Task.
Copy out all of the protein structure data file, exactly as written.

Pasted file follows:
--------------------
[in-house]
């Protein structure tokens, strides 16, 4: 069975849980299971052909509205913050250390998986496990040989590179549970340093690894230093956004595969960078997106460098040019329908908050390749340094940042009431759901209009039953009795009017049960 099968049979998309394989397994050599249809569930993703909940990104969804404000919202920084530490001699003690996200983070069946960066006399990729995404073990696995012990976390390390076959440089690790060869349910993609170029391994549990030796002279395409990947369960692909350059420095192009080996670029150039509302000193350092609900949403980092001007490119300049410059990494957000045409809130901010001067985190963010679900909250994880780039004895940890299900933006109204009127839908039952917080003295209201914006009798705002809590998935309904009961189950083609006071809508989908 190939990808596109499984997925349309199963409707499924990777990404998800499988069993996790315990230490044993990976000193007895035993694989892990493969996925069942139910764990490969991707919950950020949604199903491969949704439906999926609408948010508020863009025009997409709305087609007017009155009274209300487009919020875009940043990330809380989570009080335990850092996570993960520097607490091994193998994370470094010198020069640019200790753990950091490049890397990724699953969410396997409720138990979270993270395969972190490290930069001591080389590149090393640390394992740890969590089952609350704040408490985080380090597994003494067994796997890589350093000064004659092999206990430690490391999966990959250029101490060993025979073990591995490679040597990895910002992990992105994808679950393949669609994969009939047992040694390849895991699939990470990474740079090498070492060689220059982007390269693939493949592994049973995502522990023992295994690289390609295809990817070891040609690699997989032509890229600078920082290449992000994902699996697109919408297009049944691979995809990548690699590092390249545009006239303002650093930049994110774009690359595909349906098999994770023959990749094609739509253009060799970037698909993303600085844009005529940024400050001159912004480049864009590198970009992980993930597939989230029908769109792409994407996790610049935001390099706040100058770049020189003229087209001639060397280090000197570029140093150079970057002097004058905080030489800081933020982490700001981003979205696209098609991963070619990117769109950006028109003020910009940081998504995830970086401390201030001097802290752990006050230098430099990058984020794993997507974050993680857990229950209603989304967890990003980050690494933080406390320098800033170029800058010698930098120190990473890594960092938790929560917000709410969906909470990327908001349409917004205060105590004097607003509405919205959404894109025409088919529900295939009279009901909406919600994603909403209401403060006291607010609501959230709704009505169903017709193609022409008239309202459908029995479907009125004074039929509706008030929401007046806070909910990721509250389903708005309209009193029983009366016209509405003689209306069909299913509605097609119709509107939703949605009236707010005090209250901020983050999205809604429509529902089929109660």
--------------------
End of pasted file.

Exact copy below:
[in-house]
């Protein structure tokens, strides 16, 4: 069975849980299971052909509205913050250390998986496990040989590179549970340093690894230093956004595969960078997106460098040019329908908050390749340094940042009431759901209009039953009795009017049960 099968049979998309394989397994050599249809569930993703909940990104969804404000919202920084530490001699003690996200983070069946960066006399990729995404073990696995012990976390390390076959440089690790060869349910993609170029391994549990030796002279395409990947369960692909350059420095192009080996670029150039509302000193350092609900949403980092001007490119300049410059990494957000045409809130901010001067985190963010679900909250994880780039004895940890299900933006109204009127839908039952917080003295209201914006009798705002809590998935309904009961189950083609006071809508989908 190939990808596109499984997925349309199963409707499924990777990404998800499988069993996790315990230490044993990976000193007895035993694989892990493969996925069942139910764990490969991707919950950020949604199903491969949704439906999926609408948010508020863009025009997409709305087609007017009155009274209300487009919020875009940043990330809380989570009080335990850092996570993960520097607490091994193998994370470094010198020069640019200790753990950091490049890397990724699953969410396997409720138990979270993270395969972190490290930069001591080389590149090393640390394992740890969590089952609350704040408490985080380090597994003494067994796997890589350093000064004659092999206990430690490391999966990959250029101490060993025979073990591995490679040597990895910002992990992105994808679950393949669609994969009939047992040694390849895991699939990470990474740079090498070492060689220059982007390269693939493949592994049973995502522990023992295994690289390609295809990817070891040609690699997989032509890229600078920082290449992000994902699996697109919408297009049944691979995809990548690699590092390249545009006239303002650093930049994110774009690359595909349906098999994770023959990749094609739509253009060799970037698909993303600085844009005529940024400050001159912004480049864009590198970009992980993930597939989230029908769109792409994407996790610049935001390099706040100058770049020189003229087209001639060397280090000197570029140093150079970057002097004058905080030489800081933020982490700001981003979205696209098609991963070619990117769109950006028109003020910009940081998504995830970086401390201030001097802290752990006050230098430099990058984020794993997507974050993680857990229950209603989304967890990003980050690494933080406390320098800033170029800058010698930098120190990473890594960092938790929560917000709410969906909470990327908001349409917004205060105590004097607003509405919205959404894109025409088919529900295939009279009901909406919600994603909403209401403060006291607010609501959230709704009505169903017709193609022409008239309202459908029995479907009125004074039929509706008030929401007046806070909910990721509250389903708005309209009193029983009366016209509405003689209306069909299913509605097609119709509107939703949605009236707010005090209250901020983050999205809604429509529902089929109660």